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3 min read

Mortgage Broker or Direct Lender For Foreign National Loans?

If you’re researching your financing options, you might be wondering if you should work with a mortgage broker or direct lender for foreign national loans. It’s a normal question — especially if you’re landing on mortgage company websites offering foreign national programs. Sometimes, it’s difficult to even tell the direct lenders from the mortgage brokers. Plus, with all the outsourced and artificial intelligence (AI)-generated content on those sites, it’s hard to get the relevant information to help you make an informed decision.

This article will help you choose the right path for you – mortgage broker or direct lender. I’ll explain the role that each plays in providing foreign national mortgages for owner-occupied and investment properties here in the United States.

Addressing the Elephant in the Room

First off, I’ve been a mortgage broker for 20+ years and earn my living originating mortgages. In other words, I can be a bit biased. When I occasionally write about this bias as a mortgage broker, I think of this quote from Upton Sinclair, an early 20th Century American writer and political activist:

“It is difficult to get a man to understand something when his salary depends on his not understanding it.”

It would be foolish to use this page to write about how foreign national borrowers should only consider a mortgage broker like me. I realize there are many occasions where a borrower is better served going directly to a bank or mortgage lender. I refer people all the time to friends of mine in the industry who could better serve them for their specific situation.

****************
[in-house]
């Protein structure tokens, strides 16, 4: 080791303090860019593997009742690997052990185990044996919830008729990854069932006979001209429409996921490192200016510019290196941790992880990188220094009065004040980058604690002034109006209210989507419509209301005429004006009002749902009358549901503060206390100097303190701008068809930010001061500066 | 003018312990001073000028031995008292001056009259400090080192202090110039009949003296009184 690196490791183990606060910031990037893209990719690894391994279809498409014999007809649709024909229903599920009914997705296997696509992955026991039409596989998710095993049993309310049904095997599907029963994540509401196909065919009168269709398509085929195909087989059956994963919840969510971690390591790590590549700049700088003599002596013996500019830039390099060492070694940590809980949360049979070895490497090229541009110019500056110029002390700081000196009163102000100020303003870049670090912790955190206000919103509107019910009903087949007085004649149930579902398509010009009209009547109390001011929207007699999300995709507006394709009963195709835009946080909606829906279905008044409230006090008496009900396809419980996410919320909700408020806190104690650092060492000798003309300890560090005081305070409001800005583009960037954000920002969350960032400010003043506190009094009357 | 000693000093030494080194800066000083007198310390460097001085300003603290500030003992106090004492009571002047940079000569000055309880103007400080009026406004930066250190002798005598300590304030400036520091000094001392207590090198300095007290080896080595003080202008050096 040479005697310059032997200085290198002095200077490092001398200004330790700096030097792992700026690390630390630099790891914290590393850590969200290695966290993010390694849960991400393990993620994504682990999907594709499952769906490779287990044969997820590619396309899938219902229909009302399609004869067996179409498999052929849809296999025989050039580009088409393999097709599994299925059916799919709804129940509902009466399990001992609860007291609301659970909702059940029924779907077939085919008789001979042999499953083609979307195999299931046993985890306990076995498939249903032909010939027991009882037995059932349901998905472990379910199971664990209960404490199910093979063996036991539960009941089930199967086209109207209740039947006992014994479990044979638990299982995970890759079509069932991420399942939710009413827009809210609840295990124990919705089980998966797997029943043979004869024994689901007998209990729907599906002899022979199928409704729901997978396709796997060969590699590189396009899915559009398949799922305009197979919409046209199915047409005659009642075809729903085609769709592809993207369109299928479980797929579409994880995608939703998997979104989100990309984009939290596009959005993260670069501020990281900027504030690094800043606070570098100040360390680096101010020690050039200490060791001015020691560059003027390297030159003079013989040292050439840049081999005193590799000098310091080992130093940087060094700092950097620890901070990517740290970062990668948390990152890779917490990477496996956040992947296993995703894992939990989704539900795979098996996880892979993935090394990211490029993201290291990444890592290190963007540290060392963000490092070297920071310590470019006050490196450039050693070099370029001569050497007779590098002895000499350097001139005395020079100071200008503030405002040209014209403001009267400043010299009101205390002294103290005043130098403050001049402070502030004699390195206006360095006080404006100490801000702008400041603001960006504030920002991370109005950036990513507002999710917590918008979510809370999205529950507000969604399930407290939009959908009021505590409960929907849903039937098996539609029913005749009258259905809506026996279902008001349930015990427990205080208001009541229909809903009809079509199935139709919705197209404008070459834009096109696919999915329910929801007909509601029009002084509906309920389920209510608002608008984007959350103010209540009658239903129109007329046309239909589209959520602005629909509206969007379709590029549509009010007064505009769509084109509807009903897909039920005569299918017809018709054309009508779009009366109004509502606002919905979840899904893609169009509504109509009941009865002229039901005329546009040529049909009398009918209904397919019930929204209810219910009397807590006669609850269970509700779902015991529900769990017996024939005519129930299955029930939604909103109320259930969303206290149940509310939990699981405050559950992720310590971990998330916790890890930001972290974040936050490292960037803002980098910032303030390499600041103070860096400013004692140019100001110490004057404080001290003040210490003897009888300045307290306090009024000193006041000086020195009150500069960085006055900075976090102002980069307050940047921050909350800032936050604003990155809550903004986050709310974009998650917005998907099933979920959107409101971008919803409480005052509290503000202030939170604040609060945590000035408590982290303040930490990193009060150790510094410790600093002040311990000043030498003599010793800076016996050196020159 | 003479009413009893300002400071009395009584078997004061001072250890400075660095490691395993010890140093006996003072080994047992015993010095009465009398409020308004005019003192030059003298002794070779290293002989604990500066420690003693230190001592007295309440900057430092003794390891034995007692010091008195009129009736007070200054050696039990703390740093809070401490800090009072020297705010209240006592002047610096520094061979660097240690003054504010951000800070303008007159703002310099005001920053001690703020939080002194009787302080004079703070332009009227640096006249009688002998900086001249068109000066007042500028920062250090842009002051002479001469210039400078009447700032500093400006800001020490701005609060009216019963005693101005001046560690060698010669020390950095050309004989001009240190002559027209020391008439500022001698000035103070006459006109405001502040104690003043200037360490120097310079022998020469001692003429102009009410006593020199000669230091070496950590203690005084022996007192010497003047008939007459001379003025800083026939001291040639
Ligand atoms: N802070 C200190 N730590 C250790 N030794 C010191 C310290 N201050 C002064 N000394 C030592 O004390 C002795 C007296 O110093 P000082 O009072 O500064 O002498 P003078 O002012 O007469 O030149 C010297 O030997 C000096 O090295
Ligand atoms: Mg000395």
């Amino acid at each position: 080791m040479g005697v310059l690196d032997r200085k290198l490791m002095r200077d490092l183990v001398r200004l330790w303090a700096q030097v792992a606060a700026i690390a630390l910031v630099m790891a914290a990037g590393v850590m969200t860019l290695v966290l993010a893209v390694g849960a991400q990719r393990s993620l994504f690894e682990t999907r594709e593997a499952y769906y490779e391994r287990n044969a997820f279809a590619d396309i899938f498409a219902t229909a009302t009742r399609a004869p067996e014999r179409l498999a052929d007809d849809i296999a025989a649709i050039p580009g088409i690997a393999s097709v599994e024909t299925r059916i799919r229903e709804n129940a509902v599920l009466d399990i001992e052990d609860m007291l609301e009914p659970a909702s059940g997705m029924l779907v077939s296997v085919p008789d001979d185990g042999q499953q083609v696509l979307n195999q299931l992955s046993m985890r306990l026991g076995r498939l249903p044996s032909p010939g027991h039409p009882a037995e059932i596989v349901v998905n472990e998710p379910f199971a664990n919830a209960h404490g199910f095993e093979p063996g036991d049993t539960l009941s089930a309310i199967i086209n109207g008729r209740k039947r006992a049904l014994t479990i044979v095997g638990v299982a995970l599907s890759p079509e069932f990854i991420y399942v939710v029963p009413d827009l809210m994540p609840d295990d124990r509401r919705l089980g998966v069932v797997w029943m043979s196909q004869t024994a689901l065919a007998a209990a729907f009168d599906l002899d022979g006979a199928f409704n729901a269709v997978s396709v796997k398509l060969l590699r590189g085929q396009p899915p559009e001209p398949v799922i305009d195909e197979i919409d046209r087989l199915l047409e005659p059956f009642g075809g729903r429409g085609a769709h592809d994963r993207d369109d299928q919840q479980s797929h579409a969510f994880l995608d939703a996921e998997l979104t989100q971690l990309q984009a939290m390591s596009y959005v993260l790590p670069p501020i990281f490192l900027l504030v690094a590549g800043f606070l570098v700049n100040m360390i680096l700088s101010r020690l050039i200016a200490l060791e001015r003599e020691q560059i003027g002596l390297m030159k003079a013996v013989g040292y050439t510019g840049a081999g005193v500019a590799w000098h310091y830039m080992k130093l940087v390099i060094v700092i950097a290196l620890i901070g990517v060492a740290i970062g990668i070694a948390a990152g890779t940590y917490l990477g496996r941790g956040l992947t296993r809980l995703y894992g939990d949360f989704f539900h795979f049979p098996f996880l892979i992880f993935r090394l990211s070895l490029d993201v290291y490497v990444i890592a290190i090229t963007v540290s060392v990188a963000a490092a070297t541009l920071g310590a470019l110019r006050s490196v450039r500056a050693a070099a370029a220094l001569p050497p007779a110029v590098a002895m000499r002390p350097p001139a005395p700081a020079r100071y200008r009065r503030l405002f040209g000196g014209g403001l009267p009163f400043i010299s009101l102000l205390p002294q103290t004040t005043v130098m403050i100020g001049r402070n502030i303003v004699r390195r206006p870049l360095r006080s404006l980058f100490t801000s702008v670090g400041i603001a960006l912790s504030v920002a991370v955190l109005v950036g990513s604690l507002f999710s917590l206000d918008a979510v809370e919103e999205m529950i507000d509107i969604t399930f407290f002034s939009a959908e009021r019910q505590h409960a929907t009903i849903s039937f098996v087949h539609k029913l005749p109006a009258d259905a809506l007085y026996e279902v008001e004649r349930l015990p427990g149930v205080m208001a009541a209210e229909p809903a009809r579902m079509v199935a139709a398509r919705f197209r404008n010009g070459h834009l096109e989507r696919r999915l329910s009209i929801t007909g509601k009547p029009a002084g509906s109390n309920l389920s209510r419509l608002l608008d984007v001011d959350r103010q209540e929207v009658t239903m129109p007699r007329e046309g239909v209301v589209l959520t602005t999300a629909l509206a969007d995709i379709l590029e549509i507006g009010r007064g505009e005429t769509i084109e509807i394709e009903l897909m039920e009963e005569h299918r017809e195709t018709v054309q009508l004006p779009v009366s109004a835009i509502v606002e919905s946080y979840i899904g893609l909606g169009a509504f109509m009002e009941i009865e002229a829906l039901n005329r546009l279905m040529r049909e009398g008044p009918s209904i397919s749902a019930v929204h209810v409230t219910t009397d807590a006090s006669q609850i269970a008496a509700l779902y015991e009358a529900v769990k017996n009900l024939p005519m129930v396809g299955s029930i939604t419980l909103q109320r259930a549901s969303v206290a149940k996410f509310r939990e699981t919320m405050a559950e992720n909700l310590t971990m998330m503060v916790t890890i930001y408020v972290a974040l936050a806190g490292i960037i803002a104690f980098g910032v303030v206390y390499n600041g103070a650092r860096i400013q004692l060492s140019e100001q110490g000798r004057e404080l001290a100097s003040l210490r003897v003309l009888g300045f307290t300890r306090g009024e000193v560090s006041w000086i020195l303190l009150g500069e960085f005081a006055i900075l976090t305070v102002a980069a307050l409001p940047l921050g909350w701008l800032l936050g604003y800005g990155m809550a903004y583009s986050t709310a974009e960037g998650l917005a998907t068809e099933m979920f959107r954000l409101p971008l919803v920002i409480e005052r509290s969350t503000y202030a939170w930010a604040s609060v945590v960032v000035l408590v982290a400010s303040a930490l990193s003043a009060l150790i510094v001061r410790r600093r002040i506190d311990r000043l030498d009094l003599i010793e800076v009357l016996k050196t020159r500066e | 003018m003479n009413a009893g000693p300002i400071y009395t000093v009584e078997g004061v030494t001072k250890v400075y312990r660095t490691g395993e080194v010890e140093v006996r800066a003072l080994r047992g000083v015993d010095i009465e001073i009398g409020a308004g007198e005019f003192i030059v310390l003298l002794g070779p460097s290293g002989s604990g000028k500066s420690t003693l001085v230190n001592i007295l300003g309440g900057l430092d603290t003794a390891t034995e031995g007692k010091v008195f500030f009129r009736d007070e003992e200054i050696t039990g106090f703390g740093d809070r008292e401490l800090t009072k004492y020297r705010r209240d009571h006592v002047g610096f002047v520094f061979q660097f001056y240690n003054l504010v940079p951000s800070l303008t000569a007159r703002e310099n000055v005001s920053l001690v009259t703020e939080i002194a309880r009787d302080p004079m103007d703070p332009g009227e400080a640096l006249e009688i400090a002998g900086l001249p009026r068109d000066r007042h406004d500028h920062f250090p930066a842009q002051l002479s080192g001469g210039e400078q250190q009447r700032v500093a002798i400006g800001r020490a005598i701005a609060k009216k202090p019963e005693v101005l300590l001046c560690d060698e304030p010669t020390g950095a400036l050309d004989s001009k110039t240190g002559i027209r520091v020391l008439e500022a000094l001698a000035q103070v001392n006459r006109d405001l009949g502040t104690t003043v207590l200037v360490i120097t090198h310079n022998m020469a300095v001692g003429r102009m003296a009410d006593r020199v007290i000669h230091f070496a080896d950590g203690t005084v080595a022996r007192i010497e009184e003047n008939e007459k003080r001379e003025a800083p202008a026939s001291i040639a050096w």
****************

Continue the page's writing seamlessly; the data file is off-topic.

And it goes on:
Working with a Mortgage Broker on a Foreign National Loan

A big upside to working with mortgage brokers is that they're able to place loans with numerous different lenders, each offering dozens of mortgage loan programs. Every lender is known for their one or two niches. Good mortgage brokers know these niches and where to place challenging loans to best help borrowers obtain financing. Unlike bank loan officers, they're independent and not captive to one bank or mortgage lender’s programs.

Let’s face it, just like self-employed and real estate investor borrowers (our specialty at FCTD), foreign national borrowers have financing circumstances that don’t fit neatly inside the underwriting box that many banks and direct lenders require. It can be difficult for a foreign national borrower to qualify for financing. An experienced mortgage broker will understand a borrower's particular obstacles and match them with a lender with the underwriting flexibility to approve and fund their loan.

Below are additional reasons why foreign national borrowers should work with a mortgage broker:

  • Greater access to loan programs, including:

- Conforming
- Conventional
- Jumbo
- NonQM
- Bank Portfolio
- Hard Money Bridge Loans

  • Better suited for challenging situations